Technical Co-Founder CTO, my company is raising a Series-A we're doing great. I've come to realize that since we've been so successful, the people around me mostly cannot relate and can no longer offer me much advice. I don't know any other technical co-founder who has ever made it this far in the startup world and I'm realizing that I need to build a new community of peers that I can talk to who are going through the same things. I know tons of technical folks, but nobody in a similar spot and most of the tech people I know are actually pretty jaded — they say things like "I don't even take equity any more. I just take cash because options never turn out to be worth anything."
Where should I look?
Ideas I have:
-Reach out to our investors / advisors and ask for intros to other CTOs of companies that they have invested in that are in a similar spot.
-Referrals from my existing network
-Ask around at the local CTO roundtable that I attend
Curious of any other suggestions. When I google around about finding founders all the websites are about looking for a co-founder which I'm not. I'm looking for others who are experiencing similar success and growth.
I am currently raising for a seed round and have heard differing accounts on whether I need a full business plan (30+ page doc). Obviously I need a business model and strategy but is it ok to have that in summary within the pitch deck or is it required to have a huge business plan document as well? Just seems like busy work tbh.
After yesterday’s look into the somewhat lackluster pace of investment into e-commerce-focused startups this year, a few VCs sent in notes that added useful context. So this morning let’s discuss why the pace of e-commerce startup fundraising has been so milquetoast in 2020.
To frame the oddity of e-commerce startups not raising a flood of cash during what are historic boom times, we noted Walmart’s staggering online sales growth in Q2, which TechCrunch’s Sarah Perez broke out into a separate piece. Today, for a soupçon more, Target reported its Q2 earnings. Its results are similar to Walmart’s own, if even more extreme.
The American retailer reported that its “store comparable” sales were up 10.9% in the quarter, which was rather good. But Target also reported that its “digital comparable sales grew 195%,” which is staggering. Target’s revenue mix moved from 7.3% digital in its year-ago quarter to 17.2% in its most recent.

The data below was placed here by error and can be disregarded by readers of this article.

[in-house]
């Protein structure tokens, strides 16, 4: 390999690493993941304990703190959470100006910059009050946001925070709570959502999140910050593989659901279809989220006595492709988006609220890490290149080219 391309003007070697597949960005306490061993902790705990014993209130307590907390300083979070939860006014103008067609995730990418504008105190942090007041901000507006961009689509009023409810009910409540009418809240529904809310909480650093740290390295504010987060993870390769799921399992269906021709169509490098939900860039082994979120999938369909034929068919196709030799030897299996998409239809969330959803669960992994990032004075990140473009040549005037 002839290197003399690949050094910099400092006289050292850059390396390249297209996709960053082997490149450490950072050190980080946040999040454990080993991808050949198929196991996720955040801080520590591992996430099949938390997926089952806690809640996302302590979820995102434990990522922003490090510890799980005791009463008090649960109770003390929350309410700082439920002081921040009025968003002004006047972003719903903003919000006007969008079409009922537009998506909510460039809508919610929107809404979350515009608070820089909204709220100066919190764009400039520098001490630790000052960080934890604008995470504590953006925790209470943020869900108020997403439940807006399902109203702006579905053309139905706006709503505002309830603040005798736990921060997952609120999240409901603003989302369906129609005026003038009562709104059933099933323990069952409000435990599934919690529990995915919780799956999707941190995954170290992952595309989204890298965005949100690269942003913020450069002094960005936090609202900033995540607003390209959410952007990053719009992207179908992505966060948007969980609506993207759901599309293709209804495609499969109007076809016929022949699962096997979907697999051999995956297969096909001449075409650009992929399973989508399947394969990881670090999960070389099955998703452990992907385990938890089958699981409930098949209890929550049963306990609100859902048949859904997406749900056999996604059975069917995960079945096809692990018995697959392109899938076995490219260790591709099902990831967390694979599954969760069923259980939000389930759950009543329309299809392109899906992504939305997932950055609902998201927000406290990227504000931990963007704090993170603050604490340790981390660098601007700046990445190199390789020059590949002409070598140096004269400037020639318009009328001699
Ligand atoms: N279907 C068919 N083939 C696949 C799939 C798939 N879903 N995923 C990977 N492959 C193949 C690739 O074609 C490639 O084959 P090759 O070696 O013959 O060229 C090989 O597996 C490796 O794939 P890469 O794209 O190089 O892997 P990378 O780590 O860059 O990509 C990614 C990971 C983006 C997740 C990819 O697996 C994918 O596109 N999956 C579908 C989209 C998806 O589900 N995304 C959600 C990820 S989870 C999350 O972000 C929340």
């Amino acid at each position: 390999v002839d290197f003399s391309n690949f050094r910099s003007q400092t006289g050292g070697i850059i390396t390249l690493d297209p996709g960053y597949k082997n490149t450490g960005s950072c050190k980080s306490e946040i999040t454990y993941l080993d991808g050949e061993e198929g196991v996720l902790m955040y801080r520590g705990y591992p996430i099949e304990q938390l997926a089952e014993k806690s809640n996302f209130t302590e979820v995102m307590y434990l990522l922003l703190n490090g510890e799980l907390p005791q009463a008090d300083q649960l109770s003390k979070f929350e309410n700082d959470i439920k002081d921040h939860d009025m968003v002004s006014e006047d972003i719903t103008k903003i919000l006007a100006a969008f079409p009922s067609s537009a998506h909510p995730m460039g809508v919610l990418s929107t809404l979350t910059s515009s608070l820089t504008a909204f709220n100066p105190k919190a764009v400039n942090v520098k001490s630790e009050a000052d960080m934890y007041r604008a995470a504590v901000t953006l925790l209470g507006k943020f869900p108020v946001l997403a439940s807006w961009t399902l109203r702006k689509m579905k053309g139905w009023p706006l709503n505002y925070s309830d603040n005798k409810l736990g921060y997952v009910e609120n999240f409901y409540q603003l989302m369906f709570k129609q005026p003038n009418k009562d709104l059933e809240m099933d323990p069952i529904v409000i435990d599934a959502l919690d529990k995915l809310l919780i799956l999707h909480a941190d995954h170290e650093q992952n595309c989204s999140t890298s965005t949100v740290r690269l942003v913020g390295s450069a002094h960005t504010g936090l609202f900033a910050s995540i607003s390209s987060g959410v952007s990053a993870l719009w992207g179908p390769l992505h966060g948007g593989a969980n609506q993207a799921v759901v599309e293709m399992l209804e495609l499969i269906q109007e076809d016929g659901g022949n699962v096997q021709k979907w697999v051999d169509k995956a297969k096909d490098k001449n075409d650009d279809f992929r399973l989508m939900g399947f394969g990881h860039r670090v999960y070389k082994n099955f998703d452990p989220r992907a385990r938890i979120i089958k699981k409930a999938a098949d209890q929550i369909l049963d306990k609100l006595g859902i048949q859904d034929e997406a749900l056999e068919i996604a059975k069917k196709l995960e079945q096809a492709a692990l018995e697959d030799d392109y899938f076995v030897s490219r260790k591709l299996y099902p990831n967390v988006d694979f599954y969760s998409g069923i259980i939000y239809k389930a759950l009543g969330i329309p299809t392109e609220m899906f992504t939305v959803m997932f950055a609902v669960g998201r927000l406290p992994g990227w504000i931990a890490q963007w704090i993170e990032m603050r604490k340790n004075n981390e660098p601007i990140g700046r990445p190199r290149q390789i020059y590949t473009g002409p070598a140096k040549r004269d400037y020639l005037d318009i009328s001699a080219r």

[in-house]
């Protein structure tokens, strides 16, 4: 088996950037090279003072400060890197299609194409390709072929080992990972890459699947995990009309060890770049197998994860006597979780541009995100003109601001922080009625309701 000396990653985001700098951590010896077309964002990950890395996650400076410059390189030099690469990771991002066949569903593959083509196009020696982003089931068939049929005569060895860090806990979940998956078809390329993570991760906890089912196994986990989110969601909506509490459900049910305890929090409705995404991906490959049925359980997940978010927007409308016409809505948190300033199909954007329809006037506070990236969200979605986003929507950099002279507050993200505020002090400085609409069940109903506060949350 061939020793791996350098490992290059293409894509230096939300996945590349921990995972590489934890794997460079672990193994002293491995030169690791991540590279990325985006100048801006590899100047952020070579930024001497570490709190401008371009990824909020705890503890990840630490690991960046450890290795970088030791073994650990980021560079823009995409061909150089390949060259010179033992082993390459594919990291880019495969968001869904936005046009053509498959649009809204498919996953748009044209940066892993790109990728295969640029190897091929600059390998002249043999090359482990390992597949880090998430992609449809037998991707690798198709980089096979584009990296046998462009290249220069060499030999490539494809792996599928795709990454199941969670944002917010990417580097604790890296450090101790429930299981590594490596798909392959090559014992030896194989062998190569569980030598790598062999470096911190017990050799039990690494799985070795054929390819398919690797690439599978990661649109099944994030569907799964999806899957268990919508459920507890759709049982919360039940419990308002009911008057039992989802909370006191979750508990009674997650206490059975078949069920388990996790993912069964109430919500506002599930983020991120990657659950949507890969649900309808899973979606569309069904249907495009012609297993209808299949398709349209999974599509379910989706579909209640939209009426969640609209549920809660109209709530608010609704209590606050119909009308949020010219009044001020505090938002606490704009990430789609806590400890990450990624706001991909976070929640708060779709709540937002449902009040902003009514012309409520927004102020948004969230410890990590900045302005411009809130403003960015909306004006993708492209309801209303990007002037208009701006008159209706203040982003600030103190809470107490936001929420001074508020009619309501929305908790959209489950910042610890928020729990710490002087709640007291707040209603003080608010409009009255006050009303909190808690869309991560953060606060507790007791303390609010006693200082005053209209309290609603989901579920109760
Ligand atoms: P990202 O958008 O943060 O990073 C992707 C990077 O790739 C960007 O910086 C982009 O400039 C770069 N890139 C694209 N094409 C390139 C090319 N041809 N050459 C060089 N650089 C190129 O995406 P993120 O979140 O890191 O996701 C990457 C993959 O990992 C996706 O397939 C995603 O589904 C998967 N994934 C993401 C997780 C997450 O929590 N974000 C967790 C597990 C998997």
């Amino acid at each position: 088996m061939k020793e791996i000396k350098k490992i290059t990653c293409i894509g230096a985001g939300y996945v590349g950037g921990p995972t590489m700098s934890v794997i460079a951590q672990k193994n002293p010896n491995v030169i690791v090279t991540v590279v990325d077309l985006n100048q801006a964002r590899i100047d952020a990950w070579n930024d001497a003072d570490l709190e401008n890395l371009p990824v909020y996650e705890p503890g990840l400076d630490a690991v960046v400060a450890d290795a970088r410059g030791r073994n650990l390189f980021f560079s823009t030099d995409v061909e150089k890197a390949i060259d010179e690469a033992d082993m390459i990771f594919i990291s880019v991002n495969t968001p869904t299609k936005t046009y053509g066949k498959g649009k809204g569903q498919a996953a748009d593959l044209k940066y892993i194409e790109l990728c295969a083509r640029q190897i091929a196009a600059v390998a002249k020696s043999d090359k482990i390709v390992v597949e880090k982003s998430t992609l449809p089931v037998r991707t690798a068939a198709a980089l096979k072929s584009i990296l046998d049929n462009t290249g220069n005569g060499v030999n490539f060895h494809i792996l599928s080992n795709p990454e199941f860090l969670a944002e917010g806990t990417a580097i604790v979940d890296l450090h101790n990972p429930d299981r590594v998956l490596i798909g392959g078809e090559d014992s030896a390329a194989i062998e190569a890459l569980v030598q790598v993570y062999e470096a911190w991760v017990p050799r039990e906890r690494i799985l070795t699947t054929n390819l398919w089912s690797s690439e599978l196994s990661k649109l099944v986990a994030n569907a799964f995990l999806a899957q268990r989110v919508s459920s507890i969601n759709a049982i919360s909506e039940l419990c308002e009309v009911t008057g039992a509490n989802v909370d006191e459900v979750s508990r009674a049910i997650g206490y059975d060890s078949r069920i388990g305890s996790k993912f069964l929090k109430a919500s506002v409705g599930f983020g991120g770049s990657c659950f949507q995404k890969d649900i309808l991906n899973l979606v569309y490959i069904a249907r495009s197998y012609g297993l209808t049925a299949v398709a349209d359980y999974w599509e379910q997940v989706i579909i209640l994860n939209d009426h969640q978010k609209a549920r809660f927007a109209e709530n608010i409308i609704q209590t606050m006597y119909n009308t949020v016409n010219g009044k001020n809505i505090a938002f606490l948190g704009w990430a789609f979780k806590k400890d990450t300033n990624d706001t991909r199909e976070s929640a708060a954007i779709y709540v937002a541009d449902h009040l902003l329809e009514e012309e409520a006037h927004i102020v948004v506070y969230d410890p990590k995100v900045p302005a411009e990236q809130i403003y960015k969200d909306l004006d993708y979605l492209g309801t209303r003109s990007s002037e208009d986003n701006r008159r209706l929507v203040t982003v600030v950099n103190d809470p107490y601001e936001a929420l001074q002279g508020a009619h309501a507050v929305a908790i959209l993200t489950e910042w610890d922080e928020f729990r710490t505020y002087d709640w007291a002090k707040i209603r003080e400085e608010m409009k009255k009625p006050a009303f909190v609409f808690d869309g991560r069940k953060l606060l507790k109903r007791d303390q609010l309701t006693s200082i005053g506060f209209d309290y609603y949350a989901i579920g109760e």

If you’ve been around the internet lately, you can’t help but trip over more data detailing this extraordinary moment in e-commerce history — there are years of change happening in just a quarter’s time. For a taste, former Andreessen denizen Benedict Evans has some great data on U.S. and U.K. e-commerce growth, and here’s yet another great chart to chew on. It goes on and on.
So the e-commerce boom is real, and the startup funding funk is as well, per the data we ingested yesterday via CB Insights. What gives? GGV’s Jeff Richards had an idea, and we chatted with Canaan’s Byron Ling as well. We’ve also done a little digging into some of the largest, recent e-commerce rounds to get some flavor on who is raising in the space. Ready?
Why e-commerce VC isn’t going straight up
If you recall, our thesis yesterday was that, perhaps, the kill zone theory often posited concerning Amazon meant that the e-commerce space is less investable than we’d otherwise imagine and that because some things are “sorted” to a degree, there is less green space available in the sector for startups to tackle.
Bits of that might be right.
Israeli startup Taranis is ready to bring drones and AI to Asia’s agritech scene after raising US$ 30 million in a series C round led by Vertex Growth and Orion Fund, a fund backed by Southeast Asian conglomerate Kuok Group and managed by K3 Ventures.
Read more here.
The post [Taranis in KrASIA] Taranis eyes Asia expansion after raising USD 30 million from Vertex, others appeared first on OurCrowd Blog.
Hey guys, My startup is in Canada and not to add too many details, but we’re raising a $ 3M round right now. We have about 1/6 committed. My partners are sold on working with a broker, who is recommending that we work with a transfer agent to make our investments RRSP and TFSA eligible (tax deferred vehicles in Canada). This broker is saying that he can raise $ 500k for us, but there’s no guarantee. He’s also saying most of his clients use a specific transfer agent platform that he recommends. The transfer agent wants $ 5k just to set up the account and the broker takes a considerable percentage of the funds raised. I’m not in charge of raising money as I am the product owner. It just seems like going with the broker and transfer agent adds an additional step. We have been bootstrapping for over a year and the transfer agent needs so much paperwork that we need to work with our lawyers to put that all together (even though we already paid for subscription documents, officers certificates, and more) so the legal bill is going to be substantial as well. All of this just to work with these two entities …
My question is if this is common for startups? I’m a first time founder so I could use some advice. I see many startups raise multi million rounds but do they need to jump through all these hoops and spend all this money with brokers and transfer agents prior to getting money into our bank account? This is adding like 6 weeks to our timing to this raise and it seems like an unnecessary step… can’t we just approach VCs and get money wired to use and knock on doors and start pitching? All feedback is appreciated because I’ve never raised money before but these guys have. Thanks in advance for the help